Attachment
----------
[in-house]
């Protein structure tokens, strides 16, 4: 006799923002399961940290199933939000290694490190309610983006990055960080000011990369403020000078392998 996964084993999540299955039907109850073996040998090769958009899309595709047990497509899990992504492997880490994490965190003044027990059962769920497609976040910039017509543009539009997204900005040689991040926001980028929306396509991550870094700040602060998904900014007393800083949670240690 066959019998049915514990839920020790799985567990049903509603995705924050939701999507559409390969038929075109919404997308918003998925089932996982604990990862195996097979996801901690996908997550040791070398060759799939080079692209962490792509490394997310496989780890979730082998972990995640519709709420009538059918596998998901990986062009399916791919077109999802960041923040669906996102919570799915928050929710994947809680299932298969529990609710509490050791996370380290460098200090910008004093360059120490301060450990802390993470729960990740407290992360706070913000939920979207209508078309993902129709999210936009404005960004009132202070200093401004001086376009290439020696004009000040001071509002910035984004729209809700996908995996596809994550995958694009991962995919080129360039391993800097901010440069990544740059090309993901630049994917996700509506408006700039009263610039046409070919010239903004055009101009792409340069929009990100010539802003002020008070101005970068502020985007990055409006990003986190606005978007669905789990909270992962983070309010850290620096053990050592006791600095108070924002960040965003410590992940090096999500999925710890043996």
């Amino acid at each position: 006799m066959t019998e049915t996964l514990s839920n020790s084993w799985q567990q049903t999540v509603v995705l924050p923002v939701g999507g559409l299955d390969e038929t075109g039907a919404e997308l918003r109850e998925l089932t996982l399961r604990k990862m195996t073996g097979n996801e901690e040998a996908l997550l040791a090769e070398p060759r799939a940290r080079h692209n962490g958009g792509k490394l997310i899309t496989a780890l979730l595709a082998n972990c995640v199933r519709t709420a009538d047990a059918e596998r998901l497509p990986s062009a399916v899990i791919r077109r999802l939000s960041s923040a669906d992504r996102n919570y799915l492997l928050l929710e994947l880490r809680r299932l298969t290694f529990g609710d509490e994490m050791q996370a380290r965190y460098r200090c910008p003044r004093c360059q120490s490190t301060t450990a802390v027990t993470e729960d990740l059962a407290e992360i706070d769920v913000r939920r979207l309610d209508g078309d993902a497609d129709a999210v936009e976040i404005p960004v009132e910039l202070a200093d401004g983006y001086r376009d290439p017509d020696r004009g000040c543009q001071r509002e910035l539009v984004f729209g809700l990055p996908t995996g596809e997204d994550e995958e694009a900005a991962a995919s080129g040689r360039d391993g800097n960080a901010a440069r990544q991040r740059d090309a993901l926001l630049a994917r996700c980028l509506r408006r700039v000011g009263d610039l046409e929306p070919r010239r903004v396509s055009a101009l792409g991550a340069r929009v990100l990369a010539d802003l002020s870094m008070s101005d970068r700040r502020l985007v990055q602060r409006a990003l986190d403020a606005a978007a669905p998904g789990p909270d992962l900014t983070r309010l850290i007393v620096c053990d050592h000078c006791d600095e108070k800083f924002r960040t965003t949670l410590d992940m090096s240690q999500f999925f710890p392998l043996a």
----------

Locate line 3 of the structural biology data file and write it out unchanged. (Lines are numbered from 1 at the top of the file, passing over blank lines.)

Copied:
């Amino acid at each position: 006799m066959t019998e049915t996964l514990s839920n020790s084993w799985q567990q049903t999540v509603v995705l924050p923002v939701g999507g559409l299955d390969e038929t075109g039907a919404e997308l918003r109850e998925l089932t996982l399961r604990k990862m195996t073996g097979n996801e901690e040998a996908l997550l040791a090769e070398p060759r799939a940290r080079h692209n962490g958009g792509k490394l997310i899309t496989a780890l979730l595709a082998n972990c995640v199933r519709t709420a009538d047990a059918e596998r998901l497509p990986s062009a399916v899990i791919r077109r999802l939000s960041s923040a669906d992504r996102n919570y799915l492997l928050l929710e994947l880490r809680r299932l298969t290694f529990g609710d509490e994490m050791q996370a380290r965190y460098r200090c910008p003044r004093c360059q120490s490190t301060t450990a802390v027990t993470e729960d990740l059962a407290e992360i706070d769920v913000r939920r979207l309610d209508g078309d993902a497609d129709a999210v936009e976040i404005p960004v009132e910039l202070a200093d401004g983006y001086r376009d290439p017509d020696r004009g000040c543009q001071r509002e910035l539009v984004f729209g809700l990055p996908t995996g596809e997204d994550e995958e694009a900005a991962a995919s080129g040689r360039d391993g800097n960080a901010a440069r990544q991040r740059d090309a993901l926001l630049a994917r996700c980028l509506r408006r700039v000011g009263d610039l046409e929306p070919r010239r903004v396509s055009a101009l792409g991550a340069r929009v990100l990369a010539d802003l002020s870094m008070s101005d970068r700040r502020l985007v990055q602060r409006a990003l986190d403020a606005a978007a669905p998904g789990p909270d992962l900014t983070r309010l850290i007393v620096c053990d050592h000078c006791d600095e108070k800083f924002r960040t965003t949670l410590d992940m090096s240690q999500f999925f710890p392998l043996a």